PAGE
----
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  1. #1
    SitePoint Evangelist artcoder's Avatar
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    I don't understand this twitter spam

    I got an email that appears to be an twitter invitation that looks like the one posted here.

    It came into one of my email accounts that was not associated with my twitter account. I understand that a person on twitter can invite anyone to join twitter simply by typing in an email address. And the person could have found my email address that was published elsewhere.

    What I don't understand is that the URL of the link that it wants me to click is non-standard (as mentioned in the post). However, the link in does in fact goes to twitter with query string parameter like utm_campaign and utm_medium.

    At first I'm thinking that the person collected email addresses on the web and wanted to test whether they are good email address by sending out this twitter invite. If person clicks on link, then email address is good. However, since the link is going to twitter and off-site somewhere, I don't see how they would know I clicked on the link.

    In the source of the email, I see an img tag with src that is not at twitter.com. So is it using web beacons to detect whether I have received this email? Thereby letting them know I have viewed the email (hence they got a valid email address)?

  2. #2
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    Mittineague's Avatar
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    If there's a hash associated with it, eg.

    ....4fj7654fbh9kjh87.gif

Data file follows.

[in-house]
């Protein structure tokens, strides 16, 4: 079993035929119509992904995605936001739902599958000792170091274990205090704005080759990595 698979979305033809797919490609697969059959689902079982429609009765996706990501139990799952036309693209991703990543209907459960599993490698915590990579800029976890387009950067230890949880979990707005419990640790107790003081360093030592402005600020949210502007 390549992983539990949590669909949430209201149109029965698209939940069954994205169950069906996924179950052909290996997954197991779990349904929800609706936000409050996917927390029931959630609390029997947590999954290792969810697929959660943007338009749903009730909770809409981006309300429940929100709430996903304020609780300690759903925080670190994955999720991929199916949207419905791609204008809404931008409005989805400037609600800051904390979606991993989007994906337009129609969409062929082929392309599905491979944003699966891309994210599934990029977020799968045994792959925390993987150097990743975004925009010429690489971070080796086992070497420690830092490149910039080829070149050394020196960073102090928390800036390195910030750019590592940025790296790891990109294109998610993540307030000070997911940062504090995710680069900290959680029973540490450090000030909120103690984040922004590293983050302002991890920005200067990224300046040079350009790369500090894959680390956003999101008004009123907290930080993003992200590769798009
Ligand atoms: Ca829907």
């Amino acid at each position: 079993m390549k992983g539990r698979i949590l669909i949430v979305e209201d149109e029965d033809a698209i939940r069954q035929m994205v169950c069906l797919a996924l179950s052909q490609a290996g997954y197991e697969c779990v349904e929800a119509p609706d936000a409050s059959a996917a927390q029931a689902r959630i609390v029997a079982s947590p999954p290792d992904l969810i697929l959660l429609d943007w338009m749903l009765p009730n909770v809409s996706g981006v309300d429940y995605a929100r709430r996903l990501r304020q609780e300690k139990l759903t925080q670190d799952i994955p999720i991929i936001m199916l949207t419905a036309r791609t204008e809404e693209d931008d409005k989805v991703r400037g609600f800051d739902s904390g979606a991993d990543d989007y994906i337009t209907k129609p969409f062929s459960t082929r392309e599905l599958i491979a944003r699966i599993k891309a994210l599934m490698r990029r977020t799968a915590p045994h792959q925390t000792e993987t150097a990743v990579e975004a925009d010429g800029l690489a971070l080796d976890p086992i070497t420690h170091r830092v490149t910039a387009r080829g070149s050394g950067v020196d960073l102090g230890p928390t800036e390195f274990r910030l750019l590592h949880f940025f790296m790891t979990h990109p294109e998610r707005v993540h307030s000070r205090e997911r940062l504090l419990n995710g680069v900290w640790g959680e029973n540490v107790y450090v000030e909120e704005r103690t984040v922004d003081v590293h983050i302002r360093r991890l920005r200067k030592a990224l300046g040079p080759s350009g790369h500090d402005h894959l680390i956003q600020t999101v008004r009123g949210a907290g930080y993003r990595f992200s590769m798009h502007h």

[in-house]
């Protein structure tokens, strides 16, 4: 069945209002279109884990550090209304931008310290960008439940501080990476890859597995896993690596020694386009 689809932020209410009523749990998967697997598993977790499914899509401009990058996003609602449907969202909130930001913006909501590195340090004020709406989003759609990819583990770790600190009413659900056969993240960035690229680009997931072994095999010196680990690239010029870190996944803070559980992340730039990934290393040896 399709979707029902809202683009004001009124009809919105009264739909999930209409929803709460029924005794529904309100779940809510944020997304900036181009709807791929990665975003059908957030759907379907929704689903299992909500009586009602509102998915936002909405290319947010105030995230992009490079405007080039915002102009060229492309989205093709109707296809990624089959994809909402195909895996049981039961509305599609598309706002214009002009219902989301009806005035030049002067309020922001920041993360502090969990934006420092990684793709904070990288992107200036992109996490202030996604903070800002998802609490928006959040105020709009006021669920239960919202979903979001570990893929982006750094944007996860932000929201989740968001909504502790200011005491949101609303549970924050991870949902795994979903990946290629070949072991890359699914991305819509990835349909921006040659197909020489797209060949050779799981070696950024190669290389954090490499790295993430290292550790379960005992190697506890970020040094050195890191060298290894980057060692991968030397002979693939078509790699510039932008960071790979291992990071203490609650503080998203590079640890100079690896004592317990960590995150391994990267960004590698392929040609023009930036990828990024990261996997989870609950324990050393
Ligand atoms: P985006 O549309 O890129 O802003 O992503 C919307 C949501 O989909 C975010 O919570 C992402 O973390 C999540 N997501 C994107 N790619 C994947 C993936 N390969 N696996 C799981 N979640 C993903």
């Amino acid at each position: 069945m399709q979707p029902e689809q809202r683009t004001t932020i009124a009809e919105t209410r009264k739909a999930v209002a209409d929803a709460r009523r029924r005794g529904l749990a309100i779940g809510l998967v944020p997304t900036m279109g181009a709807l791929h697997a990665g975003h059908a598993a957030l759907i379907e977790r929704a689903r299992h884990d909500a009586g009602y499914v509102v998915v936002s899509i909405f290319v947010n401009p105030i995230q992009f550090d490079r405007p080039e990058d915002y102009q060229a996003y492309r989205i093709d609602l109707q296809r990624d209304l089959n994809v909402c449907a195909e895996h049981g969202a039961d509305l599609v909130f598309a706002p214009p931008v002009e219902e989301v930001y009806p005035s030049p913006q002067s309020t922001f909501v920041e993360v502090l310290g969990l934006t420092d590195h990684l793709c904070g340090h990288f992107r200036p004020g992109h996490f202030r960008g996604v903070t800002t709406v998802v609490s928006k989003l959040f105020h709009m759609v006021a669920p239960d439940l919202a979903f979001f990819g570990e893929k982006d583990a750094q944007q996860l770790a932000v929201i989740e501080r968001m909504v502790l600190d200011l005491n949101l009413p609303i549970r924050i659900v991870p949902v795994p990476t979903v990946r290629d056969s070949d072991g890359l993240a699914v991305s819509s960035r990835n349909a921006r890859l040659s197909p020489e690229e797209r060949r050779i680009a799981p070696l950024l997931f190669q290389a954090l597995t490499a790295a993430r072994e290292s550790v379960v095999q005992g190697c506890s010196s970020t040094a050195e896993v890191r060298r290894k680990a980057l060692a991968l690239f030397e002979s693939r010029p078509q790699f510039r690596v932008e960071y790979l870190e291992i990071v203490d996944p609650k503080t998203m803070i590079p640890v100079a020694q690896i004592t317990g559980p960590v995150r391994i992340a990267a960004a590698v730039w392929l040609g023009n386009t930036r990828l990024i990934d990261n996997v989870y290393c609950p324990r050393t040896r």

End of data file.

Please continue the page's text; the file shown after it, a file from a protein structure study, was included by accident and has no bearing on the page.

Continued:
or

    ....spacer.gif?x=4fj7654fbh9kjh87

    then you can bet it's for tracking.

  3. #3
    Programming Team silver trophybronze trophy
    Mittineague's Avatar
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    I was thinking that for a smaller "campaign" instead of hashes, a false directory structure could be used. eg. using letters (26 possible)
    ...../a/g/spacer.gif
    you could identify up to 676 variations, and with
    ...../h/r/y/spacer.gif
    17,576
    and with 4 "folders" 456,976 !!

    And that's just using single letters. Using "words" instead would increase the possibilities without adding more "depth".

    Just goes to show, don't trust any links without thinking hard about them.

  4. #4
    SitePoint Zealot jimmy85's Avatar
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    I don't know, but it looks like a valid twitter domain used there in the link. How can you fake a domain btw? Would it be possible if DNS servers you use could have been compromised then it points to another site for phishing?

  5. #5
    SitePoint Evangelist artcoder's Avatar
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    When looking in the source code of the HTML email, the link is in fact going to twitter. This is just to fake people so that they think this is a real twitter email.

    However, the Twitter image logo in the upper left is going to an domain name that is not associated with twitter. That image is a web beacon that tells spammers that you have read the email (if you have images turned on).


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